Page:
Rationality Quotes February 2012

Here's the new thread for posting quotes, with the usual rules:

 

  • Please post all quotes separately, so that they can be voted up/down separately.  (If they are strongly related, reply to your own comments.  If strongly ordered, then go ahead and post them together.) 
  • Do not quote yourself.
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And here, according to Trout, was the reason human beings could not reject ideas because they were bad: Ideas on Earth were badges of friendship or enmity. Their content did not matter. Friends agreed with friends, in order to express friendliness. Enemies disagreed with enemies, in order to express enmity. The ideas Earthlings held didn’t matter for hundreds of thousands of years, since they couldn’t do much about them anyway. Ideas might as well be badges as anything.

Kurt Vonnegut, Breakfast of Champions

...the reason human beings could not reject ideas because they were bad: Ideas on Earth were badges of friendship or enmity. Their content did not matter. Friends agreed with friends, in order to express friendliness. Enemies disagreed with enemies, in order to express enmity.

The most beautiful explanation of Hansonian signalling I've seen.

With all due respect to Robin, this very thread supplies prior art for this idea :).

Having an inkling about the existence of gravity is different from figuring out the motions of all the planets. Hanson actually built the idea into useful models. He gets the name. :D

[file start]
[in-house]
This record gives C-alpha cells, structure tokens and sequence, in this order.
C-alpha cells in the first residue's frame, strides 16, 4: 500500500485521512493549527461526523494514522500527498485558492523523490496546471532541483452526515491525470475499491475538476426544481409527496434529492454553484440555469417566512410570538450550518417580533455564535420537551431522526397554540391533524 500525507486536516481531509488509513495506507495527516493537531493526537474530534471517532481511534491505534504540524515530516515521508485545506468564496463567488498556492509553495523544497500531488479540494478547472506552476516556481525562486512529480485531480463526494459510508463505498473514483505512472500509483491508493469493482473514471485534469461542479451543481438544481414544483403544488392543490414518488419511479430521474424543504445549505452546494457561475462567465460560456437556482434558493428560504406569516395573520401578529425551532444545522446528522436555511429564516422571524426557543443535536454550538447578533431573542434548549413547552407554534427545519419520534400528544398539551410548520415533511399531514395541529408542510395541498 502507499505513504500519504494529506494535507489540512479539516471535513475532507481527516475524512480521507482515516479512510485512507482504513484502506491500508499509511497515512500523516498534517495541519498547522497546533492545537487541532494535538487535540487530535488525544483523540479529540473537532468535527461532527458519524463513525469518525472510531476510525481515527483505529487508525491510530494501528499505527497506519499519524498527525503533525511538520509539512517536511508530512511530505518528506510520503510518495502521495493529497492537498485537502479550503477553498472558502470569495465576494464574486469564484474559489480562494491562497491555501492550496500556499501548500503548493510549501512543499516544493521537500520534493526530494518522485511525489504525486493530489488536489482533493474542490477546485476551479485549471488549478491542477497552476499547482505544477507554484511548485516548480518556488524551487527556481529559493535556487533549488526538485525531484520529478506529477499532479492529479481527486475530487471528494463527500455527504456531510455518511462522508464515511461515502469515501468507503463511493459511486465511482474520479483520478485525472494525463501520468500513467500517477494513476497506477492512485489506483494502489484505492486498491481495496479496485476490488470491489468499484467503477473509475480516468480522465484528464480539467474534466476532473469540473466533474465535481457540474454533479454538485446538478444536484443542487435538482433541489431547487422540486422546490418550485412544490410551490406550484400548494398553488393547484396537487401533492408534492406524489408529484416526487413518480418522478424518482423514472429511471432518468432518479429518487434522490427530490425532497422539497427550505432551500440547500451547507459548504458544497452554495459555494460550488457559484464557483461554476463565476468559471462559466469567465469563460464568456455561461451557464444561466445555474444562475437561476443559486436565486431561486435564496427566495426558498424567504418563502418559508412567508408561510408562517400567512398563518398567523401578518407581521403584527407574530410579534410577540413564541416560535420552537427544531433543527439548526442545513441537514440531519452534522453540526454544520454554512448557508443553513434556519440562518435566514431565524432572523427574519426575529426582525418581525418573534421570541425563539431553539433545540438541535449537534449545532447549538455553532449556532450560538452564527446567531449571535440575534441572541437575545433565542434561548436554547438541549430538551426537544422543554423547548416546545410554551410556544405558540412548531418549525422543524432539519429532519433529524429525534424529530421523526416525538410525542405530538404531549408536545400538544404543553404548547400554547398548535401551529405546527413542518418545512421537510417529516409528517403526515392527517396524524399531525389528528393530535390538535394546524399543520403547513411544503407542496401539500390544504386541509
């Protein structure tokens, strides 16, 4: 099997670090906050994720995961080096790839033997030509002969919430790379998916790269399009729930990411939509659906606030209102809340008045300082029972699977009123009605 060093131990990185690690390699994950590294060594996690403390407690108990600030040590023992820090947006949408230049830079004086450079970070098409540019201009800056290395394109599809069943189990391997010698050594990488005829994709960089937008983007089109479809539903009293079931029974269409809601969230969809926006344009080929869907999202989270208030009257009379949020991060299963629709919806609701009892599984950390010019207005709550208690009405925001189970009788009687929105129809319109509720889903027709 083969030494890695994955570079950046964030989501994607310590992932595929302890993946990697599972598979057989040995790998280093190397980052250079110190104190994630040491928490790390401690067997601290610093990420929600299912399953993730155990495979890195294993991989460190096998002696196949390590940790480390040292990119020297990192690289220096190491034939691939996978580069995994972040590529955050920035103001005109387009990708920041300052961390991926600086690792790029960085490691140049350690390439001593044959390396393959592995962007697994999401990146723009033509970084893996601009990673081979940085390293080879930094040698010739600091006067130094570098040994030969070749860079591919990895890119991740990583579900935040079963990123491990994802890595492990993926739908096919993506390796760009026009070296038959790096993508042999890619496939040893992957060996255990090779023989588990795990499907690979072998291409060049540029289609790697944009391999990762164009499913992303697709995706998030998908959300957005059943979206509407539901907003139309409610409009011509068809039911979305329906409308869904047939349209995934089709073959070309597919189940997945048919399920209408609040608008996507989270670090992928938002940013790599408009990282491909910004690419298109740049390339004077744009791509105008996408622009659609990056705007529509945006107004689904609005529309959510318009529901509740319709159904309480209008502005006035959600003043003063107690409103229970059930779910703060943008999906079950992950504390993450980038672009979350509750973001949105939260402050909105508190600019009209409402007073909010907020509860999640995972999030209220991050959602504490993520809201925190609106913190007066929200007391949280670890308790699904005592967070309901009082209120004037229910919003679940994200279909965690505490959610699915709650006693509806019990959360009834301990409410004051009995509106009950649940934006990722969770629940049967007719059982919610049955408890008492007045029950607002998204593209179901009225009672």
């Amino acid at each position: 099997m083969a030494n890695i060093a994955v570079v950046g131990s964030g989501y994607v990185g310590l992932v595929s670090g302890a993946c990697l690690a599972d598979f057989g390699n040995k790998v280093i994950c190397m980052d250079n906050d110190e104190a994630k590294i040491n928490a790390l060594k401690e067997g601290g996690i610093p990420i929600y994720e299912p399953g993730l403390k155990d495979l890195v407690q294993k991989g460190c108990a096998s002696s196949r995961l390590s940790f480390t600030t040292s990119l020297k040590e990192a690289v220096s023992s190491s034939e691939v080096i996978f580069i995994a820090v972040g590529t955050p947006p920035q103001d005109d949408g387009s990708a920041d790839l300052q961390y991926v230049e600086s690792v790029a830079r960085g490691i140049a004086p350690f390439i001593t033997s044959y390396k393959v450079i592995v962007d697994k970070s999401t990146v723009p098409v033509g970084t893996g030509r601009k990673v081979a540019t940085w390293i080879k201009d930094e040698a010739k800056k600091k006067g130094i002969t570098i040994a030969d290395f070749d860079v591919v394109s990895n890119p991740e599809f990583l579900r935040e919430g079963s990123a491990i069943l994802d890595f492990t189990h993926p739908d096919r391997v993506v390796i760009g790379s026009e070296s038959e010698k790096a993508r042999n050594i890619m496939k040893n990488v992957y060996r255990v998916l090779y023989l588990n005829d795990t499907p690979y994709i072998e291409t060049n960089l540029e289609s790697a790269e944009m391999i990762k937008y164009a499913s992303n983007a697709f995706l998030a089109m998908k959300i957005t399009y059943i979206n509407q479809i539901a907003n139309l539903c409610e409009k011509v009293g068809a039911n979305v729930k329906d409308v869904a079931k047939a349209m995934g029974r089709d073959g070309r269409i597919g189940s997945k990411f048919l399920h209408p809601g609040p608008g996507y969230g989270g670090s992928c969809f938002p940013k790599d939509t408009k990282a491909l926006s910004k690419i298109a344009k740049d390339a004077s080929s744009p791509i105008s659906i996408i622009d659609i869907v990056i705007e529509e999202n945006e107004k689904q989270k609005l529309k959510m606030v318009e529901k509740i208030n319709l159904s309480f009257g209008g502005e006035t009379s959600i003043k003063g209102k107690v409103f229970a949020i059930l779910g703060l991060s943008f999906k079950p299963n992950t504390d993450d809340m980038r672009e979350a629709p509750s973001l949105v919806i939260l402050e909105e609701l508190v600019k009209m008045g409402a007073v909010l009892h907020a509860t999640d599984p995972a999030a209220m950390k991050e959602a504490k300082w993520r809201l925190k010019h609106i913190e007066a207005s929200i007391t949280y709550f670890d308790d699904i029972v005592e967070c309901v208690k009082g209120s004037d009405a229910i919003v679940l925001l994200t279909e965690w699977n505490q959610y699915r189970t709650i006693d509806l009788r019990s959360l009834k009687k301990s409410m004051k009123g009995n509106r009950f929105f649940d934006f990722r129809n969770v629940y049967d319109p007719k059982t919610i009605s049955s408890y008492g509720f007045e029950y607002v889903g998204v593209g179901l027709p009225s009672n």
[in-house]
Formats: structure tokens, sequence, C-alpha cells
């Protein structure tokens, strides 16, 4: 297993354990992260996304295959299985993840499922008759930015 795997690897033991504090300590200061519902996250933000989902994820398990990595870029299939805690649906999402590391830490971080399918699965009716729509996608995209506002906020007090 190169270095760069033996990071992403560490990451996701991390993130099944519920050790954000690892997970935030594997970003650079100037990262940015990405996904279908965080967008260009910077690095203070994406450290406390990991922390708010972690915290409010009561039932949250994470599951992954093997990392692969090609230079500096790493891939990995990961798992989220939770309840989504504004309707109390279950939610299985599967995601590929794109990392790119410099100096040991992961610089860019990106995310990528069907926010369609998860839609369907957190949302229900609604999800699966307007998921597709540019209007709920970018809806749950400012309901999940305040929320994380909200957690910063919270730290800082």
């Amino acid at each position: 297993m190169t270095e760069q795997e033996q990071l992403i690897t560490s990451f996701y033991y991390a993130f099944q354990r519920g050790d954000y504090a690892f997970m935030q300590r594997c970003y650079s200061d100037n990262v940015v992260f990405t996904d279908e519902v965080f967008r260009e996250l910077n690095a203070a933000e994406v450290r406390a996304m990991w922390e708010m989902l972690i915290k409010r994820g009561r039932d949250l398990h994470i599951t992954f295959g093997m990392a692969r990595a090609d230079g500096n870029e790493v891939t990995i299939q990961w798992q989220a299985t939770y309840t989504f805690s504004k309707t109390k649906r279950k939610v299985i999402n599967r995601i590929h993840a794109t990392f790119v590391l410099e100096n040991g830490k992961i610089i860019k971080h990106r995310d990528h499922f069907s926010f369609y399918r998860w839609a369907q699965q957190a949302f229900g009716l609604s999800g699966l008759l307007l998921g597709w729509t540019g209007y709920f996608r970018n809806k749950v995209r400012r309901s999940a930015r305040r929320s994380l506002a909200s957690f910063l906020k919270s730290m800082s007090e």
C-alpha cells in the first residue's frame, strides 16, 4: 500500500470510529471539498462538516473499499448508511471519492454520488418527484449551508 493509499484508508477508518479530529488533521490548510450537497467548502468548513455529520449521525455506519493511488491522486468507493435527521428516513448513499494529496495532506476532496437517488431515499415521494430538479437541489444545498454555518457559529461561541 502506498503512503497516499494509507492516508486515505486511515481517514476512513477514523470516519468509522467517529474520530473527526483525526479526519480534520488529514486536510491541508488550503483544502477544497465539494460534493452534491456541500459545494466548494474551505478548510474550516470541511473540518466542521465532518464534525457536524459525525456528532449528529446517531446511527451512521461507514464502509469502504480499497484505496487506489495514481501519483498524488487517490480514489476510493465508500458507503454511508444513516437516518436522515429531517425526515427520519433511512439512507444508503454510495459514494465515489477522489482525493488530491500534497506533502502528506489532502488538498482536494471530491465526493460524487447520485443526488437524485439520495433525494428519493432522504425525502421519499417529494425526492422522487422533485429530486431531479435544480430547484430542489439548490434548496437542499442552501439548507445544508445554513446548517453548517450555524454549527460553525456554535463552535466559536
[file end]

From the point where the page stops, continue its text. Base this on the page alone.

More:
Doctor Slithingly watched the readout on the computer screen and rubbed his hands together. ‘Excellent,’ he muttered, his voice a thin, rasping hiss. ‘Excellent!’ He laughed to himself in a chilling falsetto. ‘Soon my plan will come to fruition. Soon I will destroy them all!’ The room resounded with the sound of his insane giggling. This was the culmination of years of research – years of testing tissue samples and creating unnatural biological hybrids – but now it was over. Now, finally, he would destroy them all – every single type and variation of leukaemia. In doing so, he would render useless the work of thousands of charitable organisations as well as denying medical professionals the world over a source of income. He would prevent the publication of hundreds of inspiring stories of survival and sacrifice which might otherwise have sold millions of copies worldwide. ‘Bwahaha!’ he laughed. ‘So long, you meddling haematological neoplasm, you!’

Joel Stickley, How To Write Badly Well

You are not the king of your brain. You are the creepy guy standing next to the king going "a most judicious choice, sire".

-- Steven Kaas

I'm surprised that this got 32 upvotes in a community whose members in general believe that you are your brain. Do all 32 of you believe in some sort of dualism?

Steven and most of the people here (including me) do indeed believe that "you are your brain" in the sense that the mind is something that the brain does. But Steven's epigram is using "you" in a narrower sense, referring to just the conscious, internal-monologue part of the mind.

In the fable of the fox and the grapes, it's the fox's brain that is the proximate cause of him giving up the attempt to get the grapes, but it's the "creepy vizier" part of his mind that makes up the "I didn't want them anyway" story.

(Edit: I should have said "most of the other people here" in my first sentence. In case you didn't know it, Steven Kaas is an LWer. He is kind enough to let me and others earn tons of karma by quoting his Twitter bons mots.)